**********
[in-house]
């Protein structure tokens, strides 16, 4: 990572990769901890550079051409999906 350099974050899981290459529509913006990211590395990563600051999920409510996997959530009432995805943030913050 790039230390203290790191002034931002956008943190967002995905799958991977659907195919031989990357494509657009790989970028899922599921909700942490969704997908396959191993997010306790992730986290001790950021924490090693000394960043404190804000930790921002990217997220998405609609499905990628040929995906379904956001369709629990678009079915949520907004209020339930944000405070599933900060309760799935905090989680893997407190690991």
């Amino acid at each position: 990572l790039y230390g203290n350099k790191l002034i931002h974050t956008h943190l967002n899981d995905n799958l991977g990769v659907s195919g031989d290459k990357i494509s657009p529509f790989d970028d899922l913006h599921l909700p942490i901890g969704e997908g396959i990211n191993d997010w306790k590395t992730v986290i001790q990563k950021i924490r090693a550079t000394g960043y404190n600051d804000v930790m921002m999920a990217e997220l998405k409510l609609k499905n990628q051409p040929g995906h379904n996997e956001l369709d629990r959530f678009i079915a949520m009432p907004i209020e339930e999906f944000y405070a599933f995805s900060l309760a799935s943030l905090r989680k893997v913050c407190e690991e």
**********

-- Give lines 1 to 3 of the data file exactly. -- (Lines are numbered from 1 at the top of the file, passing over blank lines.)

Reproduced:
[in-house]
């Protein structure tokens, strides 16, 4: 990572990769901890550079051409999906 350099974050899981290459529509913006990211590395990563600051999920409510996997959530009432995805943030913050 790039230390203290790191002034931002956008943190967002995905799958991977659907195919031989990357494509657009790989970028899922599921909700942490969704997908396959191993997010306790992730986290001790950021924490090693000394960043404190804000930790921002990217997220998405609609499905990628040929995906379904956001369709629990678009079915949520907004209020339930944000405070599933900060309760799935905090989680893997407190690991």
């Amino acid at each position: 990572l790039y230390g203290n350099k790191l002034i931002h974050t956008h943190l967002n899981d995905n799958l991977g990769v659907s195919g031989d290459k990357i494509s657009p529509f790989d970028d899922l913006h599921l909700p942490i901890g969704e997908g396959i990211n191993d997010w306790k590395t992730v986290i001790q990563k950021i924490r090693a550079t000394g960043y404190n600051d804000v930790m921002m999920a990217e997220l998405k409510l609609k499905n990628q051409p040929g995906h379904n996997e956001l369709d629990r959530f678009i079915a949520m009432p907004i209020e339930e999906f944000y405070a599933f995805s900060l309760a799935s943030l905090r989680k893997v913050c407190e690991e």